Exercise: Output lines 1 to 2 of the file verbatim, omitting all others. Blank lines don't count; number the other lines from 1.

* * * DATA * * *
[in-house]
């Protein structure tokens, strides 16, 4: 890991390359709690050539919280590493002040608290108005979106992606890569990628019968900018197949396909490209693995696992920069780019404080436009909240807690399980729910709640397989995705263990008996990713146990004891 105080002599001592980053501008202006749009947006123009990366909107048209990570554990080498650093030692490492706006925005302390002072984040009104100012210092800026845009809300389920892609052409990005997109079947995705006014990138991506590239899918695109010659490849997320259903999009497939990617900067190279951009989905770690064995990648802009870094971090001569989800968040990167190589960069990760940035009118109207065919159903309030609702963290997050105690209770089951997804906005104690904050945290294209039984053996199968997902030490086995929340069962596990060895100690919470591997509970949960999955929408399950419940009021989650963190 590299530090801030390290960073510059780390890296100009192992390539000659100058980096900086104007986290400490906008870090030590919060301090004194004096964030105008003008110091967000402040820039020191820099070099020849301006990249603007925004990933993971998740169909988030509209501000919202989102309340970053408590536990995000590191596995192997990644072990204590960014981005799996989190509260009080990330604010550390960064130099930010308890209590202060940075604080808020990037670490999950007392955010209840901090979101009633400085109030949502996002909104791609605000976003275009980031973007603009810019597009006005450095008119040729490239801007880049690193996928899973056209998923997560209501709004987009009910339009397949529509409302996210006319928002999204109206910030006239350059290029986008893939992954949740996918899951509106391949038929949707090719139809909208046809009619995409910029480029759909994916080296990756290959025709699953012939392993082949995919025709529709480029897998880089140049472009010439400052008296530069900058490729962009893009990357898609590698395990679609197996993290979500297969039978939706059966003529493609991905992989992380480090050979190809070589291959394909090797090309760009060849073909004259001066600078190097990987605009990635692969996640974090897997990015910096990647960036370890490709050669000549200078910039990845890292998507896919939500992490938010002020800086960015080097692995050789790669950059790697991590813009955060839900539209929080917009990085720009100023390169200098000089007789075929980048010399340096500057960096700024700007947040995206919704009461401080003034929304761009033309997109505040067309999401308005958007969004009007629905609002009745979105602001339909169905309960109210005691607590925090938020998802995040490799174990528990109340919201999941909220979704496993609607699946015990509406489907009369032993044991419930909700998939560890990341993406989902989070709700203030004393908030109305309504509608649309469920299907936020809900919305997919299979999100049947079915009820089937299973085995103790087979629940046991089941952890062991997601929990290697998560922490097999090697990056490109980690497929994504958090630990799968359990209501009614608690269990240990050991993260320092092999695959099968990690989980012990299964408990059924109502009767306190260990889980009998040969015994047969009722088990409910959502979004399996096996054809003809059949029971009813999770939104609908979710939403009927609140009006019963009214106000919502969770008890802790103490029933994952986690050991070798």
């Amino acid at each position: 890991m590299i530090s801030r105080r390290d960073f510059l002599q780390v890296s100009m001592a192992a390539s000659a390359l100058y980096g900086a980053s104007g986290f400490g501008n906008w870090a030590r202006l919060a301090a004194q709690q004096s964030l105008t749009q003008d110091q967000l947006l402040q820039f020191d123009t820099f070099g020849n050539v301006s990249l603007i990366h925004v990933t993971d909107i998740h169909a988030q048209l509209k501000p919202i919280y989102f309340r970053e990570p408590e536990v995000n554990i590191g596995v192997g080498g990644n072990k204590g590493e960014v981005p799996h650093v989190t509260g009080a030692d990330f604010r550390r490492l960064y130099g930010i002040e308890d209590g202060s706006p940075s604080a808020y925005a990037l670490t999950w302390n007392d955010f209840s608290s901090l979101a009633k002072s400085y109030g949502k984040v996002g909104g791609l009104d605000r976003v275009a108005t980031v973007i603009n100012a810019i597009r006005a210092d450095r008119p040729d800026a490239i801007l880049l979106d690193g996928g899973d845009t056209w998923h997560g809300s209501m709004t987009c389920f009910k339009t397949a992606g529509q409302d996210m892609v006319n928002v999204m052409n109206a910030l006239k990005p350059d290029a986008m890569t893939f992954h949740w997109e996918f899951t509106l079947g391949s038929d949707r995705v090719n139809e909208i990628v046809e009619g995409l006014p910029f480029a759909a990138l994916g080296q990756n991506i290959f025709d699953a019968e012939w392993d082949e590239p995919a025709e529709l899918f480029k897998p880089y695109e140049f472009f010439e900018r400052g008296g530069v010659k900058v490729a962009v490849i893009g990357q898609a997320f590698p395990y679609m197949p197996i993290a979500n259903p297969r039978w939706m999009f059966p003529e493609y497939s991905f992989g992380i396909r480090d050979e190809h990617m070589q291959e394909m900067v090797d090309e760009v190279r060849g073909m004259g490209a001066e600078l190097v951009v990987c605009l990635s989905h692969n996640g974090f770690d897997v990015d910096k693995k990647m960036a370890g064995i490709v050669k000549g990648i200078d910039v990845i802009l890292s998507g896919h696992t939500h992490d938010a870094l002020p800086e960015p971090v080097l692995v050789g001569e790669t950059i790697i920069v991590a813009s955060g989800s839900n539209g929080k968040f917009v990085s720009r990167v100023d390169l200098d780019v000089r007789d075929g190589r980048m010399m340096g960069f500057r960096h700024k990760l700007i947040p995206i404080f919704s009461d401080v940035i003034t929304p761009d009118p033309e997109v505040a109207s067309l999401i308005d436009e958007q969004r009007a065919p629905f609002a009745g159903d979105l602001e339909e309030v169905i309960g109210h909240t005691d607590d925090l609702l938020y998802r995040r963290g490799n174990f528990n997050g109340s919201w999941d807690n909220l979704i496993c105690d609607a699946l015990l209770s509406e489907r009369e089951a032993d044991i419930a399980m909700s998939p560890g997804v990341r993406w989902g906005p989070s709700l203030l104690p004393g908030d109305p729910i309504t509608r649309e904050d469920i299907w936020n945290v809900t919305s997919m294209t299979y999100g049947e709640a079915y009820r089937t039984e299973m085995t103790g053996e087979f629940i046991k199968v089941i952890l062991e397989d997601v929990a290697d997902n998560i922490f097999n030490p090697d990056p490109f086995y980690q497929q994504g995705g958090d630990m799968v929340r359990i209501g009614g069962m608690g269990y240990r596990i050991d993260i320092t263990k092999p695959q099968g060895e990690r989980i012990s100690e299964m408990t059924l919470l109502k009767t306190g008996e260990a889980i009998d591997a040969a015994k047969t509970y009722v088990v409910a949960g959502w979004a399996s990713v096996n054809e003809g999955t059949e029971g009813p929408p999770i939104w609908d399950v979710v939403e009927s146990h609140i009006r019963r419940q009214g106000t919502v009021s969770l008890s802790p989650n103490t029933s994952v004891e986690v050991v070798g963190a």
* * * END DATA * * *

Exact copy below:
[in-house]
């Protein structure tokens, strides 16, 4: 890991390359709690050539919280590493002040608290108005979106992606890569990628019968900018197949396909490209693995696992920069780019404080436009909240807690399980729910709640397989995705263990008996990713146990004891 105080002599001592980053501008202006749009947006123009990366909107048209990570554990080498650093030692490492706006925005302390002072984040009104100012210092800026845009809300389920892609052409990005997109079947995705006014990138991506590239899918695109010659490849997320259903999009497939990617900067190279951009989905770690064995990648802009870094971090001569989800968040990167190589960069990760940035009118109207065919159903309030609702963290997050105690209770089951997804906005104690904050945290294209039984053996199968997902030490086995929340069962596990060895100690919470591997509970949960999955929408399950419940009021989650963190 590299530090801030390290960073510059780390890296100009192992390539000659100058980096900086104007986290400490906008870090030590919060301090004194004096964030105008003008110091967000402040820039020191820099070099020849301006990249603007925004990933993971998740169909988030509209501000919202989102309340970053408590536990995000590191596995192997990644072990204590960014981005799996989190509260009080990330604010550390960064130099930010308890209590202060940075604080808020990037670490999950007392955010209840901090979101009633400085109030949502996002909104791609605000976003275009980031973007603009810019597009006005450095008119040729490239801007880049690193996928899973056209998923997560209501709004987009009910339009397949529509409302996210006319928002999204109206910030006239350059290029986008893939992954949740996918899951509106391949038929949707090719139809909208046809009619995409910029480029759909994916080296990756290959025709699953012939392993082949995919025709529709480029897998880089140049472009010439400052008296530069900058490729962009893009990357898609590698395990679609197996993290979500297969039978939706059966003529493609991905992989992380480090050979190809070589291959394909090797090309760009060849073909004259001066600078190097990987605009990635692969996640974090897997990015910096990647960036370890490709050669000549200078910039990845890292998507896919939500992490938010002020800086960015080097692995050789790669950059790697991590813009955060839900539209929080917009990085720009100023390169200098000089007789075929980048010399340096500057960096700024700007947040995206919704009461401080003034929304761009033309997109505040067309999401308005958007969004009007629905609002009745979105602001339909169905309960109210005691607590925090938020998802995040490799174990528990109340919201999941909220979704496993609607699946015990509406489907009369032993044991419930909700998939560890990341993406989902989070709700203030004393908030109305309504509608649309469920299907936020809900919305997919299979999100049947079915009820089937299973085995103790087979629940046991089941952890062991997601929990290697998560922490097999090697990056490109980690497929994504958090630990799968359990209501009614608690269990240990050991993260320092092999695959099968990690989980012990299964408990059924109502009767306190260990889980009998040969015994047969009722088990409910959502979004399996096996054809003809059949029971009813999770939104609908979710939403009927609140009006019963009214106000919502969770008890802790103490029933994952986690050991070798």